BAND-GAP ENGINEERING OF FUNCTIONAL . . . PHYSICAL REVIEW B 91, 165309 (2015)
TABLE I. Gap (in eV) and photon-absorption efficiency η (in
%, for light polarized in the xy and z directions) of the sequences
αβnβ and αnαβ , calculated for a thickness of 10−7 m. The efficiency
calculated for the pure α and β cubic perovskites is included for
Gap ηxy ηz Gap ηxy ηz
α 3.33 0.1 0.1 β 1.84 14.9 6.4
αβ 2.26 4.3 0.9 αβ 2.26 4.3 0.9
αβ2 2.10 7.0 1.5 α2β 1.57 5.3 2.1
αβ3 2.04 8.9 2.4 α3β 1.41 4.3 2.0
αβ4 2.00 10.0 3.0 α4β 1.27 4.1 2.0
αβ5 1.98 10.7 3.5 α5β 1.40 2.8 1.5
αβ6 1.97 11.3 3.8 α6β 1.35 2.6 1.5
band-edge states have to be localized in the same layers to
obtain efficient absorption.
In this work, we have investigated the electronic properties
of perovskite heterostructures obtained by stacking BaSnO3
and BaTaO2N layers. The band gap is seen to be tunable
over the wide range of around 1 eV and the variation
can be understood in terms of quantum confinement and
tunneling. Confinement leads to up-shifts of the conductionband
minimum and thus to increase of the band gap, while
tunneling effects reduce the confinement and lead to lower
band gap. The tunneling effects are seen to decay over a few
perovskite unit cells. The systems studied here are close to
cubic and with similar lattice constants, but in general bandgap
formation in layered perovskites can be expected to depend
sensitively also on strain and lattice distortions/reconstructions
The calculated optical absorption spectra for the heterostructures
indicate that high absorption is only obtained
if the VBM and CBM states are localized in the same spatial
region. The design of heterostructures for efficient visible-light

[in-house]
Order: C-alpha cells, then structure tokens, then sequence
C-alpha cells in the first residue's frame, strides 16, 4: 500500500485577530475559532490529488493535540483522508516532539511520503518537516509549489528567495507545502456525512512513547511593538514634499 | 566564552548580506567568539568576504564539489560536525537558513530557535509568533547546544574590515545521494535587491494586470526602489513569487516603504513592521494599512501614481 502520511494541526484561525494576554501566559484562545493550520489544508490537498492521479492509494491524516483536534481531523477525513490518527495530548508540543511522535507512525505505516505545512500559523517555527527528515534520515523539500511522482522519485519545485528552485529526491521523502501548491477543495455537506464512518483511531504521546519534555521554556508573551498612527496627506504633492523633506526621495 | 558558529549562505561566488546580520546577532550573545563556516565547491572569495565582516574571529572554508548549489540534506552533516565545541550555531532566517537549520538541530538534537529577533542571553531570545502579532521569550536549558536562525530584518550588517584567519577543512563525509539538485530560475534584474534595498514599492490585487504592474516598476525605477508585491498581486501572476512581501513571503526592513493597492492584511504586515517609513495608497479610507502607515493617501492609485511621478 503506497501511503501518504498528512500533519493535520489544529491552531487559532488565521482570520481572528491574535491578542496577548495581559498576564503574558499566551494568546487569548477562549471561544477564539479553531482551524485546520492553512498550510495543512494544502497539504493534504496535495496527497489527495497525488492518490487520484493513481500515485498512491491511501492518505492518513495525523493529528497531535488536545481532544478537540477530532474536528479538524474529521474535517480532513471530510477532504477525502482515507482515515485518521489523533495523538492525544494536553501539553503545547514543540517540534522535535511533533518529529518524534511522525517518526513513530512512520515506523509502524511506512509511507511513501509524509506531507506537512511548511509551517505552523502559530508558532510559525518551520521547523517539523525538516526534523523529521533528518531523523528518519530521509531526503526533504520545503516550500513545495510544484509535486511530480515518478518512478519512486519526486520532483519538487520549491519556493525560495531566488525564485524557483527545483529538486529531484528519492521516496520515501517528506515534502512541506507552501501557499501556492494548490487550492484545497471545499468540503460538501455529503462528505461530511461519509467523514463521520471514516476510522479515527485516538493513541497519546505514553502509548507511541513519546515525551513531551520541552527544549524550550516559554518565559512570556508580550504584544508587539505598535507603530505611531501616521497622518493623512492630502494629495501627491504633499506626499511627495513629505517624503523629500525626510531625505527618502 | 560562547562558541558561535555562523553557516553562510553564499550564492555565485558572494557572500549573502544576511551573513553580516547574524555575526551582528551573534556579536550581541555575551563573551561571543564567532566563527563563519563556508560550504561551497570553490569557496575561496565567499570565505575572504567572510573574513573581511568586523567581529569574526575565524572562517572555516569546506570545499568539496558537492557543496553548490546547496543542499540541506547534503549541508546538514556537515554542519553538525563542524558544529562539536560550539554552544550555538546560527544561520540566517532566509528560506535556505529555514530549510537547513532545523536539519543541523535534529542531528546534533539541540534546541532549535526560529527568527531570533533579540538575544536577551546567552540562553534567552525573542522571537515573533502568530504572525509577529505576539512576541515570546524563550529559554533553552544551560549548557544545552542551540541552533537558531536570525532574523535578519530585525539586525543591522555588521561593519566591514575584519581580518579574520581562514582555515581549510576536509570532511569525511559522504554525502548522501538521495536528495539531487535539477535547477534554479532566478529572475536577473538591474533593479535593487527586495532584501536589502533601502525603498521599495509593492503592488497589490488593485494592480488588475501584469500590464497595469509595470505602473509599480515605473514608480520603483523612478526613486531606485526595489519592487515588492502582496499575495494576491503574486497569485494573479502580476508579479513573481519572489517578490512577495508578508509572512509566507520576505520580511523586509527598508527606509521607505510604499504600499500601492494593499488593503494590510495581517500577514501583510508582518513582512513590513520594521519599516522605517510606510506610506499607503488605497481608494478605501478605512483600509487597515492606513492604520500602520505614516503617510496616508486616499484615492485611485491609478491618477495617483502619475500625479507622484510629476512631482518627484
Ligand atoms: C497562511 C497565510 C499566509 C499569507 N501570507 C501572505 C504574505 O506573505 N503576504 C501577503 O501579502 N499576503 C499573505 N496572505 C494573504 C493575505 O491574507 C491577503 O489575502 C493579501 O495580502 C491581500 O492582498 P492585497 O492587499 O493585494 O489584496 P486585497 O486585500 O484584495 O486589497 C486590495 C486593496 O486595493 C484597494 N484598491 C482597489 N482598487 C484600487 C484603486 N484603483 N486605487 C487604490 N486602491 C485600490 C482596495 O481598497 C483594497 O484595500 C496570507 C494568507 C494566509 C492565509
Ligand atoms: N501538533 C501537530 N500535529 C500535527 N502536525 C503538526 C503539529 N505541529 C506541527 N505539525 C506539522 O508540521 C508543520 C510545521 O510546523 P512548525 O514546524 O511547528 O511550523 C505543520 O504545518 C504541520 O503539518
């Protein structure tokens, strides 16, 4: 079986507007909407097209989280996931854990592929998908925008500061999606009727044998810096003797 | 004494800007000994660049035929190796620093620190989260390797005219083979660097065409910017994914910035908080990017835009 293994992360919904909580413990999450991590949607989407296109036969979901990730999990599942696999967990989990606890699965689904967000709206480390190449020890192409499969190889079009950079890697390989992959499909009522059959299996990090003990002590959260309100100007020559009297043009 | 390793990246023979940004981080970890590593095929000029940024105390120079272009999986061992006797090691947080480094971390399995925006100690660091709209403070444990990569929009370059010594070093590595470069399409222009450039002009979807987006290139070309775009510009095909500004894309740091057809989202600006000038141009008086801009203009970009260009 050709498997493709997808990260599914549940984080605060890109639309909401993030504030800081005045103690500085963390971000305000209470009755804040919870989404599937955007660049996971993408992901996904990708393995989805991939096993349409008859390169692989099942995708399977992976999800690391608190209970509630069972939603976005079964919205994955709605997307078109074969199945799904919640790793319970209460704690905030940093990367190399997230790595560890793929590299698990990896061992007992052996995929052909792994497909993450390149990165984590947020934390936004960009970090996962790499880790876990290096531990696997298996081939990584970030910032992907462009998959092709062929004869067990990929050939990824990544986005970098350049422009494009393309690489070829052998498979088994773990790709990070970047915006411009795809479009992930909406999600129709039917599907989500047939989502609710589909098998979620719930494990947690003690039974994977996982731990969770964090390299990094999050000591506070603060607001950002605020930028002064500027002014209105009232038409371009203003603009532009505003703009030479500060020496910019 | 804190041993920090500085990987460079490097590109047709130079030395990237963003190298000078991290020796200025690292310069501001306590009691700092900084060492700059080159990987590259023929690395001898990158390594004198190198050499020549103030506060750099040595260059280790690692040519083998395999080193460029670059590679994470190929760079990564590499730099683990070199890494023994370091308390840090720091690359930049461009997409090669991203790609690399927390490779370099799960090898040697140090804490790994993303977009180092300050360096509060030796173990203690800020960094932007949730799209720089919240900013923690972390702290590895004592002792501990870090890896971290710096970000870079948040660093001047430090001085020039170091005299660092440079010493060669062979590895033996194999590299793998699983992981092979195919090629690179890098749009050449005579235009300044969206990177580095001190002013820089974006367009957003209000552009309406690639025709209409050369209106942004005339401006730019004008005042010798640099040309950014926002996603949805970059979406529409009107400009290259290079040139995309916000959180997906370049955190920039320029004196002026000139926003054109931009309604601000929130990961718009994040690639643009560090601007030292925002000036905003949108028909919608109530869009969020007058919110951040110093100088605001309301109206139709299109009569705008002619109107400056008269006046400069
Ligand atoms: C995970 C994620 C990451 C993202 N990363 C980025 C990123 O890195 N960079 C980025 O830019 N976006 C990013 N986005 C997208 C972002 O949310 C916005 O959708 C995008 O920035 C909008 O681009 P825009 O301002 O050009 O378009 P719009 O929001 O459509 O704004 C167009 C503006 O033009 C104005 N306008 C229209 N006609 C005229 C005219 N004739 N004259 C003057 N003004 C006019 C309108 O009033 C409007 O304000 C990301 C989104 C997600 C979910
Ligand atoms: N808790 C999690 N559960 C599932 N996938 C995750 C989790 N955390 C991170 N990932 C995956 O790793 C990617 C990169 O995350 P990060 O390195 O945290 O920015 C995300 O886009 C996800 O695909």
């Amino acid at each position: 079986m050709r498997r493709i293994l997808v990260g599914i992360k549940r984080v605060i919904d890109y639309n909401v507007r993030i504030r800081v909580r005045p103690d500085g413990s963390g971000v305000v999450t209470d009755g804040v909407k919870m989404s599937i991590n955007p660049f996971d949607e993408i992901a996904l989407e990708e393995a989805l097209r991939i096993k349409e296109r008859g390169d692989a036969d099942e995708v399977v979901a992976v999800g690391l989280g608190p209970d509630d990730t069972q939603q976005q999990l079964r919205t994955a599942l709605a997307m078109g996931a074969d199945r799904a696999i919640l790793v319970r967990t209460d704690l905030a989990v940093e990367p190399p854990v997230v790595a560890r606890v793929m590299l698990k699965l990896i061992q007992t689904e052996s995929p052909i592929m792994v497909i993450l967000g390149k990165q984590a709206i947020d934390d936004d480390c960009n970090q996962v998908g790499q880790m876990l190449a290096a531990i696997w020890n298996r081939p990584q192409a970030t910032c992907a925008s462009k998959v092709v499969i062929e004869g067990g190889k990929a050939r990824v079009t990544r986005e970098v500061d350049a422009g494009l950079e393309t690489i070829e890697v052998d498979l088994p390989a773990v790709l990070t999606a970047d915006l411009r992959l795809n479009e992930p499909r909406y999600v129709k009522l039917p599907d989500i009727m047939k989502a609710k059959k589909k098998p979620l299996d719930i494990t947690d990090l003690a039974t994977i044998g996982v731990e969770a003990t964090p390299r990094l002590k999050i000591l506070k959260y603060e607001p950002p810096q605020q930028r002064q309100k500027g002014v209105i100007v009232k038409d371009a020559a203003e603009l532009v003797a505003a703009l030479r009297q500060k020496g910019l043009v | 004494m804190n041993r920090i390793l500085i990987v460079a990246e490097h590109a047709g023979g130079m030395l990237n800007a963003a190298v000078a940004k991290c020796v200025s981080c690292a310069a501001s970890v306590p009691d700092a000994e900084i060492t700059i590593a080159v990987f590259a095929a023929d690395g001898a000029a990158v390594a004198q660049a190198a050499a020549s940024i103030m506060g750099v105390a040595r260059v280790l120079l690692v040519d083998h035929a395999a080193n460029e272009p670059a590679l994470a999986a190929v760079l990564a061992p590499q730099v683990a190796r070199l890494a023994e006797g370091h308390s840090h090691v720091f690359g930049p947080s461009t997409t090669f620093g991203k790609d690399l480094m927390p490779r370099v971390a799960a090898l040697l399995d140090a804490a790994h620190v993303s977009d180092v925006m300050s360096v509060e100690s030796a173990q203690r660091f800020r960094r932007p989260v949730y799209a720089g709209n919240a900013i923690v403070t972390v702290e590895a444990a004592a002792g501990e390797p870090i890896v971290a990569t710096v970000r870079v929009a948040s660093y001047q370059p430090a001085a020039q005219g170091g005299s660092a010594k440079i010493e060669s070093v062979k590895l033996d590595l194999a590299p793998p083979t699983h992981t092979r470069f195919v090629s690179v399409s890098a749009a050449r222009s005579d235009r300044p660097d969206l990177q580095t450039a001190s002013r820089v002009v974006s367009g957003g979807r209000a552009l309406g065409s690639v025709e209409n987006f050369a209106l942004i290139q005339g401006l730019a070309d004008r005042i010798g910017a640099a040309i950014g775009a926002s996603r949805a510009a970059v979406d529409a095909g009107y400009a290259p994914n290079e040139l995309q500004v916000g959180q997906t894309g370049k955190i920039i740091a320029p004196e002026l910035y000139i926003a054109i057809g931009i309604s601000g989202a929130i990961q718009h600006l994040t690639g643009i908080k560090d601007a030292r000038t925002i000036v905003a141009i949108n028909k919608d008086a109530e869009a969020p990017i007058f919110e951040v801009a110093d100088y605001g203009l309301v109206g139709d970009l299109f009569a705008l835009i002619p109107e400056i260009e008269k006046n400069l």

absorption therefore requires not only appropriate band
gaps, but also tailored band-edge states with proper spatial
The stacking of BaSnO3 and BaTaO2N layers that we have
described here is a type-II heterojunction with the conduction
band of BaSnO3 above the valence band of BaTaO2N. A type-I
heterojunction can be designed using different perovskites.
One example is LaAlO3 (as α) and LaTiO2N (as β), with a
calculated indirect band gap between and R points of 6.11
and a direct gap at the point of 1.49 eV, respectively, and
where the band edges of LaTiO2N are placed in between the
edges of LaAlO3. Preliminary results showthat due to the large
band gap of α, there is no tunneling through the α layer and
there is already a full confinement of the β layers with a single
α 29. In addition, the band gaps of the layered combinations
are direct, with the VBM formed by N2p orbitals and the CBM
composed of Ti3d . Also in this case, the stacking has the effect
of placing the VBM and CBM closer together spatially. This
fact might increase the absorption properties of the materials
and, together with the possibility of tuning the band gap using
quantum confinement and tunneling, can be used to design
novel light-harvesting heterojunctions.
The authors acknowledge support from the Catalysis for
Sustainable Energy (CASE) initiative funded by the Danish
Ministry of Science, Technology and Innovation, and from
the Center on Nanostructuring for the Efficient Energy Conversion
(CNEEC) at Stanford University, an Energy Frontier
Research Center founded by the U.S. Department of Energy,
Office of Science, Office of Basic Energy Sciences under
Award No. DE-SC0001060. K.S.T. acknowledges support
from the Danish Council for Independent Research Sapere
Aude Program through Grant No. 11-1051390. The Center for
Nanostructured Graphene is sponsored by the Danish National
Research Foundation, Project No. DNRF58.
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